Imagine for a moment that you are in the middle of the ocean in a small rowboat. (I have no idea why you would be in the ocean in a little ass boat, but go with me for a minute here) So there you are, chilling in your boat. Suddenly, water starts pouring in from the bottom of the boat. You grab the only thing on hand, an empty beer can, and begin scooping out water as fast as you can. But as fast as you go, the water keeps coming in faster. You grab another empty can. You are two-handed emptying out the water as fast as possible, but it keeps pouring in, and now the hole in the bottom of the boat is getting larger! You begin to panic. You are going to drown. You furiously fill and empty those beer cans as fast as your arms can go, your insane panic causing you to frantically spill half of each can back into the boat you are trying so hard to empty….
That is what you are doing when you try correcting an issue without first analyzing your why.
Analyzing your why?… But isn’t that the same thing as evaluating your because? Pretty much, yeah. It just takes it a little deeper.
In the last post, we came to the realization, or reminder, that virtually everything within your day is your choice. You get a say in it. Isn’t that great?! We noticed that, for the majority of things, we can narrow it down to “…because I chose to.”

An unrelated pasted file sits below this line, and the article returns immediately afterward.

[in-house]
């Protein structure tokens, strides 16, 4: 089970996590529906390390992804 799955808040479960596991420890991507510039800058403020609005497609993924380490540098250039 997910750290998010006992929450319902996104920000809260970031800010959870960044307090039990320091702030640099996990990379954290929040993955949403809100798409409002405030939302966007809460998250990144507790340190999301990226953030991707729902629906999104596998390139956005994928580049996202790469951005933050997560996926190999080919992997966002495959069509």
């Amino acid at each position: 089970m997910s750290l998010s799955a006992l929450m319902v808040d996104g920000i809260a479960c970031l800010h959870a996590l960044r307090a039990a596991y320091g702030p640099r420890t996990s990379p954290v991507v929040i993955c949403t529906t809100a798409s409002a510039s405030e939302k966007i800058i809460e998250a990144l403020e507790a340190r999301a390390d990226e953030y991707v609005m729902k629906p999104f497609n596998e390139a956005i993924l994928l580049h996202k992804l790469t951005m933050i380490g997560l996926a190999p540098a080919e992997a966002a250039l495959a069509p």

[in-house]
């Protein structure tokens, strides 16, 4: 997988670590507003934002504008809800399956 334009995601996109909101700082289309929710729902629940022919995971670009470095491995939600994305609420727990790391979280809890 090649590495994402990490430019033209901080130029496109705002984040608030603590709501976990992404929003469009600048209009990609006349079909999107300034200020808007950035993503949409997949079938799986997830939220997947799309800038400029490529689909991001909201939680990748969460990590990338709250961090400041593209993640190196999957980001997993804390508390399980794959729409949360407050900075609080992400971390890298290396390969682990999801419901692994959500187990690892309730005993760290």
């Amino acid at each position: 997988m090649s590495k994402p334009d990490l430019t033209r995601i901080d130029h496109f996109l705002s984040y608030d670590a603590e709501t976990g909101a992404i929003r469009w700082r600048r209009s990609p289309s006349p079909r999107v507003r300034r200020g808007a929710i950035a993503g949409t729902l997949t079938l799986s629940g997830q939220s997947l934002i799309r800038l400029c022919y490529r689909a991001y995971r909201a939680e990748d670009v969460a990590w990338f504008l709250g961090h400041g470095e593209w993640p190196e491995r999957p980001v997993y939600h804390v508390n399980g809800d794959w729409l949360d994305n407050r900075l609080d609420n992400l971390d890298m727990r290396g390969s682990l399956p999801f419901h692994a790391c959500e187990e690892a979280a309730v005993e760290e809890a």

You probably thought to yourself, but it goes a little deeper than just because I chose to, and you are 100% correct. It does go further than that. At some point, you gotta wonder, why am I choosing this?
That’s where analyzing your why comes in.
There is a reason you are choosing what you chose. The root cause. The first thought, behind all the other thoughts. Your real why. You are choosing to do or not do something because, on some level, you are being “rewarded” by the choice that you make.
Let’s use the whole smoking cigarettes thing as an example. Since this is a big one for me currently.
You see, I know that I should choose to stop smoking. I know that it is already affecting my health and will only continue to more progressively affect my health. I know that cigarettes literally do nothing for me other than to harm me. Yet, I continue to smoke.